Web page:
Peritonitis is an inflammation or infection of the peritoneum. The peritoneum is a thin tissue lining that covers the inside of the abdominal cavity. It also covers the outside of the intestines and other abdominal organs.
There are several types:
- Peritoneal dialysis-related
Peritonitis is a serious condition. It requires immediate treatment. If not promptly treated, it can be fatal.
- Primary peritonitis—occurs when there is a buildup of fluid in the abdomen. This is called ascites. It is caused by health conditions, such as cirrhosis of the liver.
- Secondary peritonitis—caused by bacteria that enter the abdominal cavity. It can be due to an injury or a condition, such as a ruptured appendix.
- Dialysis-related peritonitis—caused by bacteria that enter the peritoneal cavity during or after peritoneal dialysis (a treatment for kidney disease).
Copyright © Nucleus Medical Media, Inc.
Factors that may increase your chances of peritonitis:
Peritonitis may cause:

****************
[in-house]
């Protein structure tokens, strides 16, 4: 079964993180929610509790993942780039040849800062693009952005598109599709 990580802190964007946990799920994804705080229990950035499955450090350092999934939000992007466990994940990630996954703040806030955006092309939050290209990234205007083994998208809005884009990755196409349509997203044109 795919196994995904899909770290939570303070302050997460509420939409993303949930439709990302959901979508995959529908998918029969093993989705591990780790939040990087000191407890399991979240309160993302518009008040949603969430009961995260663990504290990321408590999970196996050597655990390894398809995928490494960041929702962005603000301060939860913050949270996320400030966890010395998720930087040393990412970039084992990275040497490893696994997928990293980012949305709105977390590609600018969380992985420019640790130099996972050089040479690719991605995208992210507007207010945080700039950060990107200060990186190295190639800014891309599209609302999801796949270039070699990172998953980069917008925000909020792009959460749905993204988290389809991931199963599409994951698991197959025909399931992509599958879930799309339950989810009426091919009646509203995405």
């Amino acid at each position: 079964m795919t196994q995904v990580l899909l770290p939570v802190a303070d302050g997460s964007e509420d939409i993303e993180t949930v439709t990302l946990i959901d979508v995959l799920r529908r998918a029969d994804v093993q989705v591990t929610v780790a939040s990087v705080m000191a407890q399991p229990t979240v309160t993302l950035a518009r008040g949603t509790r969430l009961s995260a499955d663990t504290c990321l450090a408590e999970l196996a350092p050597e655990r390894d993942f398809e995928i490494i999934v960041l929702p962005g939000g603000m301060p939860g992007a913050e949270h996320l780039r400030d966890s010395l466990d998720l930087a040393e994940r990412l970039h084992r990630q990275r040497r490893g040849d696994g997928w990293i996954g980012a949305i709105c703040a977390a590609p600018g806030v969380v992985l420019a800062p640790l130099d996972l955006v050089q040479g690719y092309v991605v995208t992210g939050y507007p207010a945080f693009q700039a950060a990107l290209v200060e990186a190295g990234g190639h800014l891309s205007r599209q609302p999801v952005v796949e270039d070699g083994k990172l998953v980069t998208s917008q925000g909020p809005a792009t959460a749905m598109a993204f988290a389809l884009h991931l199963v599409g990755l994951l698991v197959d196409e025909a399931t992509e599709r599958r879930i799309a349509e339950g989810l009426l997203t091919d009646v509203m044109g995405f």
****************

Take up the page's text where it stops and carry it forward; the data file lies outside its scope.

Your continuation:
The doctor will ask about your symptoms and medical history. A physical exam will be done. Tests may include:
Treatment depends on the cause. It may include:
- Surgery to repair openings in the skin surface or to remove damaged tissue
- Antibiotics to treat infection
- Replacement of fluids
There are no current guidelines to prevent peritonitis.
American College of Gastroenterology
American Gastroenterological Association
Canadian Digestive Health Foundation
Bacterial peritonitis. EBSCO DynaMed website. Available at:http://www.dynamed.com/topics/dmp~AN~T115066/Bacterial-peritonitis. Updated May 31, 2017. Accessed October 3, 2017.
Spontaneous bacterial peritonitis (SBP). Merck Manual Professional Version website. Available at: http://www.merckmanuals.com/professional/hepatic-and-biliary-disorders/approach-to-the-patient-with-liver-disease/spontaneous-bacterial-peritonitis-sbp. Updated May 2016. Accessed October 3, 2017.
Last reviewed September 2018 by EBSCO Medical Review Board Daus Mahnke, MD Last Updated: 9/4/2020